One of the determinants in regard to the CARES Act Paycheck Protection Program (PPP) is the definition of what constitutes a small business. According to the SBA’s website, a business is classified as small and eligible to apply for a PPP loan if they meet one of the following criteria:
- Sole proprietors, independent contractors, and self-employed persons
- Any small business concern that meets SBA’s size standards (either the industry size standard or the alternative size standard)
- Any business, 501(c)(3) non-profit organization, 501(c)(19) veterans’ organization, or tribal business concern (sec. 31(b)(2)(C) of the Small Business Act) with the greater of 500 employees, or that meets the SBA industry size standard if more than 500 employees
- Any business with a NAICS code that begins with 72 (Accommodations and Food Services) that has more than one physical location and employs less than 500 per location
SBA Size Standard Seems Confusing
The one criteria that has created a lot of confusion is the SBA’s size standard definition in the criteria “Any business, 501(c)(3) non-profit organization, 501(c)(19) veterans’ organization, or tribal business concern (sec. 31(b)(2)(C) of the Small Business Act) with the greater of 500 employees, or that meets the SBA industry size standard if more than 500 employees”. In particular to size standard, affiliation and how revenue is generated.
In the past, affiliation, for the purpose of business size determination in regard to federal contract procurement, was defined as companies “under common ownership and entities that actively direct the operations of another concern”.
Darton Innovative Techs., Vs. United States
However, in the case of Darton Innovative Techs., v. United States, 2021 U.S. Claims LEXIS 636 (Fed. Cl. April 14, 2021), the court supported SBA’s decision to reject Darton as a small business. Darton operated as an Air Force specialized pilot training procurement business.
Under the SBA rules of general principles of affiliation, control is defined as: “concerns and entities are affiliates of each other when one controls or has the power to control the other, or a third party or parties controls or has the power to control both. It does not matter whether control is exercised, so long as the power to control exists. The SBA considers in its affiliation determination the totality of the circumstances, and may find affiliation even though no single factor is sufficient to constitute affiliation”.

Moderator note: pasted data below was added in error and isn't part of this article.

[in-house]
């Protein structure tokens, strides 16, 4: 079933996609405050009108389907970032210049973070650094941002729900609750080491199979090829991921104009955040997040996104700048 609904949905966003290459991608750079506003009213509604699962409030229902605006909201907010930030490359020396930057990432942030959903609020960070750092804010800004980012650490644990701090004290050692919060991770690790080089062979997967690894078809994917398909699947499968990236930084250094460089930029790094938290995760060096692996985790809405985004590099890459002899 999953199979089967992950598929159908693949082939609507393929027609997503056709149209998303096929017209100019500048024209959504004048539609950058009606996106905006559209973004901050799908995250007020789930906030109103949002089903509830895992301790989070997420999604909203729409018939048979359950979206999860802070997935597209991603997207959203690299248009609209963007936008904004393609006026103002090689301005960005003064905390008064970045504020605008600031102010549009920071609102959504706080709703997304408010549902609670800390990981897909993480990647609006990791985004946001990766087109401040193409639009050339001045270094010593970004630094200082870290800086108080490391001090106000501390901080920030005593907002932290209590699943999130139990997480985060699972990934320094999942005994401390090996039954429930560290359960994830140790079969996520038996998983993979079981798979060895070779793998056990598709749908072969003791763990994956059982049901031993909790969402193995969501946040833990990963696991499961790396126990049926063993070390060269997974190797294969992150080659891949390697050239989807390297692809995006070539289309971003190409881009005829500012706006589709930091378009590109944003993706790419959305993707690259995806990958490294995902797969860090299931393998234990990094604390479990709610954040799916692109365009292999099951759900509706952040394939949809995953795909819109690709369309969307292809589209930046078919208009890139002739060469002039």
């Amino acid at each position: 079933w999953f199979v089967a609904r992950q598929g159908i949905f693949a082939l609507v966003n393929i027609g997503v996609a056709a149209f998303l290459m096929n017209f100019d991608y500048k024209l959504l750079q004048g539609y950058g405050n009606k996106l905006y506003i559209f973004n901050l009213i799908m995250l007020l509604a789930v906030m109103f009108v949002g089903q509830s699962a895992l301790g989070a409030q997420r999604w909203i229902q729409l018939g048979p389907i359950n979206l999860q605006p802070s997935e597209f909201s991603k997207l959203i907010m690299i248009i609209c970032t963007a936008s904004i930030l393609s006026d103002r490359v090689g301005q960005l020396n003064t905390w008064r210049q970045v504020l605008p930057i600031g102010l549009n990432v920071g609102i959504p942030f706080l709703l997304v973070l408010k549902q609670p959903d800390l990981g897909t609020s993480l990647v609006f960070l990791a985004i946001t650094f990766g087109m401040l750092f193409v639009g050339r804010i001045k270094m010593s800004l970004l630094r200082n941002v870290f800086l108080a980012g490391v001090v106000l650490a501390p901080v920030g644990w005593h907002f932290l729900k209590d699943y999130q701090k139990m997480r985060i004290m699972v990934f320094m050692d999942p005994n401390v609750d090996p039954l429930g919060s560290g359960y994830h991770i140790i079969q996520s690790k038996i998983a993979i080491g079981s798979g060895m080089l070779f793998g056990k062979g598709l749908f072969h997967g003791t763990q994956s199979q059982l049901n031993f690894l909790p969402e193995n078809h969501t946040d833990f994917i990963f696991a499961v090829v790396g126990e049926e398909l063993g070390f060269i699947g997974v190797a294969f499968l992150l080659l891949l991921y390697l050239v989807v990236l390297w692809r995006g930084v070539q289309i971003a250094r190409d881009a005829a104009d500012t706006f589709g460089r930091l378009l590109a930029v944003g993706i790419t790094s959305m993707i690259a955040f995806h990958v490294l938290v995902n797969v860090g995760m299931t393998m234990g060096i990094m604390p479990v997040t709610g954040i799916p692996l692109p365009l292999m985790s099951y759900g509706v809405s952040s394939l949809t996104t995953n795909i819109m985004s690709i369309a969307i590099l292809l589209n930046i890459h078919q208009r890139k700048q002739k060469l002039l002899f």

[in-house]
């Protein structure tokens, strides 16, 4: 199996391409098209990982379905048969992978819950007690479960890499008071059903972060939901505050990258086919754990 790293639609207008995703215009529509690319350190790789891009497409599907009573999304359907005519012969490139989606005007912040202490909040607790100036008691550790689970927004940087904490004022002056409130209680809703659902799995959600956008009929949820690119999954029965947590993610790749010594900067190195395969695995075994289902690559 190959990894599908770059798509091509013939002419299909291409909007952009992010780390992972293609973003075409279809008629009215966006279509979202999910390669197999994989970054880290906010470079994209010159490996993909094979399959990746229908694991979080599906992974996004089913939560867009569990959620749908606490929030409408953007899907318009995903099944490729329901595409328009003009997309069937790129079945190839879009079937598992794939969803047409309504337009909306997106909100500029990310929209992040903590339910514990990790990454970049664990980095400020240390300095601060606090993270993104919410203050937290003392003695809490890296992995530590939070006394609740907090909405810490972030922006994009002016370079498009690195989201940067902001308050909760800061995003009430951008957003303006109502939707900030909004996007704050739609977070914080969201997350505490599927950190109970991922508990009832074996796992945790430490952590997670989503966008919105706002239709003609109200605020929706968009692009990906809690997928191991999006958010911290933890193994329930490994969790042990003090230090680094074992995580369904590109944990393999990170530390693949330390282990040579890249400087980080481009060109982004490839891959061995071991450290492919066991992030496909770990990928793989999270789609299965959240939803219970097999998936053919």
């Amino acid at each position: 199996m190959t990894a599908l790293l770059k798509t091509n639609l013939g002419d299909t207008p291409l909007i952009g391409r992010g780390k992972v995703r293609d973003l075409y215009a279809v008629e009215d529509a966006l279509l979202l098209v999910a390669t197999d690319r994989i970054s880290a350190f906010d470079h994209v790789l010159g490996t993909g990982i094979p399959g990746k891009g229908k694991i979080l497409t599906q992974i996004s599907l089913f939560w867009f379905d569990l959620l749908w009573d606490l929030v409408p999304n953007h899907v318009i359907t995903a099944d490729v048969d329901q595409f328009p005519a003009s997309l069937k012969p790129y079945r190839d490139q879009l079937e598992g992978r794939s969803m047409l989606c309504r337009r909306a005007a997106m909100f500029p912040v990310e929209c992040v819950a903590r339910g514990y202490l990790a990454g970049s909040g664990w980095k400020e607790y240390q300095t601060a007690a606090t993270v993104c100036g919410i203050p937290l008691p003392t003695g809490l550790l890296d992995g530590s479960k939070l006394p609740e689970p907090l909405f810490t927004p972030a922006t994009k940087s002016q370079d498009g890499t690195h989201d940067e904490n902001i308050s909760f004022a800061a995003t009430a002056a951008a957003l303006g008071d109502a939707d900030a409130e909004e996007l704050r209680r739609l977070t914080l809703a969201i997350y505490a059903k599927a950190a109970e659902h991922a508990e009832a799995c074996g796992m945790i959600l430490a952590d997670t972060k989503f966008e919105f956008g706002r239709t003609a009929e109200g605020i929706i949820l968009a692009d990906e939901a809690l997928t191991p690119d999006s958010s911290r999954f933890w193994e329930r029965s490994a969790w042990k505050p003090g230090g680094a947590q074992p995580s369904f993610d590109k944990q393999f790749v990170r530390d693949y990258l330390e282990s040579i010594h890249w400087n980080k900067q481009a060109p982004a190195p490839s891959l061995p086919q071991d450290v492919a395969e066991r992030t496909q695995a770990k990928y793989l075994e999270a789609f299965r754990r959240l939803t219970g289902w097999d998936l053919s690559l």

In the Darton case, the court determined if a company derives 70% or more of its income from one source over a three-year period, an affiliation exists; Darton had derived 100% of its revenue from the previous five years from its association with Sonoran Technology and Professional Services, LLC. And because Sonoran could effectively eliminate Darton’s whole source of income by cancelling their contract as a subcontractor, Sonoran in effect had control over Darton and it fell under the affiliation definition.
Nothing New – Just Expanded
The Courts determination was not a new rule of law, but an expanded version of the existing law. What this ruling brought to light in regard to PPP, is that the ability of one company to control another … whether that control is exercised or not … is defined as them having an affiliation with each other as far as the SBA was concerned and that determination factors into the size standard of a company.